Writing for i-docs is a challenge: multiple types of media, interactivity, personalization all have to go into the script. How do you organize all this information? How do you create a script format? This is a complex question, and the storyboard of Do Not Track reveals some interesting solutions. Interactivity is communicated through state-based storyboards, where a user is not just at a timestamp, but also has several variables attached based on personalization and prior choices. “Fail-states” convey scenarios when things don’t go as planned (such as viewer’s Facebook do not reveal enough data). The script also has labels to mark different types of media. These labels offer a convenient vocabulary for writing interactive docs.

The labels we find on Do Not Track’s storyboard are:

1-Video: This label is used to mark the video content particularly shot for DNT. Note all the different languages. The film is prepared in different languages and automatically plays in a different language depending on the location of the user.


2-Text Input: The information users input to make the experience personalized. Note that the video is “Cinemagraph style” which means it is a moving photograph. It can loop forever until the user puts in information.


3- Real Time: This label is used to mark the moments when users see information depending on the data they provide and on the data the DNT API collected from their IP, such as where someone lives, which computer she uses, etc. (User Dynamic Information)


4-Fail States: What if the user doesn’t provide any information, or the information provided is not adequate? For those scenarios there are alternative scenes,  which are marked as Fail States.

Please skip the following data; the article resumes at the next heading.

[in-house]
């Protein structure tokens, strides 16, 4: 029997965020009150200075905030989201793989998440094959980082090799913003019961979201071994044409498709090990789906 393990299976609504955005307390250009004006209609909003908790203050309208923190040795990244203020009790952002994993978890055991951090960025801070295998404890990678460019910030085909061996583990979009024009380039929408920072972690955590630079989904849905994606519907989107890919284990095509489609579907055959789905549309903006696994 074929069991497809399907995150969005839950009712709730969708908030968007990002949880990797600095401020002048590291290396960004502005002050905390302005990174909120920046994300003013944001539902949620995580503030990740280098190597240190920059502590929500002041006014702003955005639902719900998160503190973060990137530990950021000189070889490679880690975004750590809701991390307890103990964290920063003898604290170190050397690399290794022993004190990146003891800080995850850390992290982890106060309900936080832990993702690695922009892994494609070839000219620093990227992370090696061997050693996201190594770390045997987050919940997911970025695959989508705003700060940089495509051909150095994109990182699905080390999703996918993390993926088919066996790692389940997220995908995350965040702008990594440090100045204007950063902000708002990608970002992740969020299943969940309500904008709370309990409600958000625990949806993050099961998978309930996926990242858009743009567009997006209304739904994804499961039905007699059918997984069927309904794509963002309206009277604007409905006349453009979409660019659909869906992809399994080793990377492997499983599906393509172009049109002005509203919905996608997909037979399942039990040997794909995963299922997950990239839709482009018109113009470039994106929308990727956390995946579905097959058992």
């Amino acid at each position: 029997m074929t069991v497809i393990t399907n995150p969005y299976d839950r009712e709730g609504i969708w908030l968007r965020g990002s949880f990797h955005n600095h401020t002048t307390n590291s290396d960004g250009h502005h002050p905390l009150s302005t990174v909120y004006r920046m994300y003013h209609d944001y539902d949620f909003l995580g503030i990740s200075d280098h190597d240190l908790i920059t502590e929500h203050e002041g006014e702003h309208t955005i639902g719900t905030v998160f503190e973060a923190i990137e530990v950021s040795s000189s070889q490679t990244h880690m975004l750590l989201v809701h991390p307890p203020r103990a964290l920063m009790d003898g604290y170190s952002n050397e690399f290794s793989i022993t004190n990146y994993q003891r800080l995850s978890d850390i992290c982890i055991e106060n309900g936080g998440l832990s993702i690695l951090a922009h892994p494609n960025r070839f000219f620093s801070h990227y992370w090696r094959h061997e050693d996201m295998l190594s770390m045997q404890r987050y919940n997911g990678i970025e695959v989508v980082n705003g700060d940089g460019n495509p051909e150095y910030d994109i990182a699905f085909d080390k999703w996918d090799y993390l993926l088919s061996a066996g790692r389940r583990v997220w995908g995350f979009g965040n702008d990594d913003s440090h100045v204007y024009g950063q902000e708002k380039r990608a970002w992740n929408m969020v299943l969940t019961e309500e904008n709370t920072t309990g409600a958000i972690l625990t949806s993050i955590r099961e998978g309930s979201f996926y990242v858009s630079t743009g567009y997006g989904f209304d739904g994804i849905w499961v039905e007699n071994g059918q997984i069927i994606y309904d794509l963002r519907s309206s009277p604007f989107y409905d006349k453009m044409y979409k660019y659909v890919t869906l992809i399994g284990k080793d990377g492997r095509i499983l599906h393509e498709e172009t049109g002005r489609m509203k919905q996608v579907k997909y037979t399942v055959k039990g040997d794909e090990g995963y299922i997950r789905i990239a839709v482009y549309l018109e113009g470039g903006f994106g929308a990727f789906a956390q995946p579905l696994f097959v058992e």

5-Archive: This label is used for archival footage.


Other labels include “Audio Only”, for cases, where the user only hears audio and “Animation”, when animated images are used.


How do you brainstorm and make decisions? Easy! Discussion about the script was made through Google comments:




Do Not Track presents a highly innovative production model; it borrows from web and tech development as well as filmmaking in order to find the best process for the form. It brings techniques from web development into film production: agile methods, long-distance collaboration, and state-based storyboards. While these approaches fit naturally into the distribution system of the web  (making it immediately available and modifying it on the fly), they don’t integrate well with the established funding or distribution models for film. New analytic tools for understanding user behavior can be a powerful source of knowledge about the audience to filmmakers, and can help them identify problems or miscommunication, but these tools are not without risk. The rapid prototyping cycle can be reductive; user-centered filmmaking can lead to flat content. Do Not Track is aware of these shortcomings and tries to walk on a tightrope balancing flashy with meaningful, brief with comprehensive. Furthermore, in order to illustrate its subject, Do Not Track uses the same tools as advertising companies: personalization and social media logins. It doesn’t preach against analytics or algorithmically customized content: rather, it relies on these tools. However, by revealing how the tools work, the documentary seeks to inform the audiences about these technologies and what implications they have on our everyday life while leading the audiences in taking the action steps, using security softwares and websites, to ensure their privacy online.